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The Power to Hurt

In the long-ago summer of 1986 I was 19 years young, had just squeaked through my first year of university, and was back in what I considered to be my hometown to look for a job.

Not exactly sure what I wanted to do or where I wanted to go with my life, but needing an income while I figured it out, I decided that my best bet would be to follow on with my high school work experience and apply for a position in retail. I set up my somewhat sparse résumé, bought a ghastly (in retrospect) pale yellow interview suit (because even though I’d never actually dress that way for a retail position, I’d always been taught that you HAD to wear a suit for an interview), and began to pound the pavement.

Not too far along in my search I received a call from a woman at a major chain pharmacy, asking me if I would like to come in for an interview for a position as a cashier at her store. Would I?! The thought of the store’s above-minimum wage pay rates, bright and modern environment, discounts on drugstore products, and opportunities for advancement made it a no-brainer… and the fact that I’d actually spent my last year of high school working part-time at a pharmacy gave me an extra boost of confidence. I could DO this job!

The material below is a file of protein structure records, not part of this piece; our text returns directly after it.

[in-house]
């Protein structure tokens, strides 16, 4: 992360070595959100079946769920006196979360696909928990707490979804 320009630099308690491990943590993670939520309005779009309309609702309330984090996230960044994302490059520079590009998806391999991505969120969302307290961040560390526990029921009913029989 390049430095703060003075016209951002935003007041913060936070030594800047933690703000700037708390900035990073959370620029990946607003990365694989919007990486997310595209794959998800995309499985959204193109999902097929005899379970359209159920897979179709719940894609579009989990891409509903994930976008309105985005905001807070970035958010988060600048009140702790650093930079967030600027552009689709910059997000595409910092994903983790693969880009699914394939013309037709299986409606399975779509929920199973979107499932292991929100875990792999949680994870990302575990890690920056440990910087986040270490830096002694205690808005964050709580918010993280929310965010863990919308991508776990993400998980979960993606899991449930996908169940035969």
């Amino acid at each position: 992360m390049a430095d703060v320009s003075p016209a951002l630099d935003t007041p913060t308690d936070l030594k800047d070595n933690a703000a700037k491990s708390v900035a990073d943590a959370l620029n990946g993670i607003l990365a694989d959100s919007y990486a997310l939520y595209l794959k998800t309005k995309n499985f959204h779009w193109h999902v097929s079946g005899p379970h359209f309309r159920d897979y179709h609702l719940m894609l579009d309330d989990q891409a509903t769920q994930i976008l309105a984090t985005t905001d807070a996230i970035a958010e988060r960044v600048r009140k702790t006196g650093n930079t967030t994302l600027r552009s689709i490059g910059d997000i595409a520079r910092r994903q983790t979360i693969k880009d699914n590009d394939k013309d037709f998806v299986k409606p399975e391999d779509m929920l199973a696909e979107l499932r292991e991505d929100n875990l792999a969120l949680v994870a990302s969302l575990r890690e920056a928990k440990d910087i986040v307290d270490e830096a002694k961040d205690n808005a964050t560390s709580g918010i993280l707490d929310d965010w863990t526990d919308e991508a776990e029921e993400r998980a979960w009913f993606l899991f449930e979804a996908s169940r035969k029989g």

I donned my suit and tucked a copy of my résumé into an envelope, then excitedly headed over to the pharmacy earlier than the scheduled time for my chance at an interview. I scaled a long staircase to the offices on the second floor, above the store, and introduced myself with a smile to the woman who had the power to decide whether I was to become her newest employee.

She was slim, impeccably dressed, with straight dark hair and a pair of reading glasses through which she looked down her nose at my résumé, then over at me. I’ve always been rather shy and lacking in self-confidence, so her “togetherness” felt a little intimidating; still, I held on to the knowledge that my previous experience and abilities made me a shoe-in for the position, and gathered my courage to proceed with the interview.

I thought at first that everything was going well. She rattled off a string of standard interview questions – “Why do you want to work for our company?” “What is your greatest strength? Greatest weakness?” “Where do you see yourself in five years?” – and I responded with what I believed to be confidence and competence, waiting for the moment when she would tell me that I was exactly the person she’d been looking for, and offer me the job.

Then the bomb dropped.

Slowly taking off her reading glasses, she looked me up and down with what I can only describe as distaste, then said coldly, “I’m concerned that you wouldn’t be able to do this job because you’re overweight.”

At that moment, every ounce of my scraped-together self-confidence dissolved in a hot flush of embarrassment and shame. I stammered something about how my weight had never held me back in any previous job, but quickly realized that despite her open-ended phrasing, her comment wasn’t actually a request for reassurance, but rather a firm dismissal. So I left the room, humiliated and close to tears, the interview over.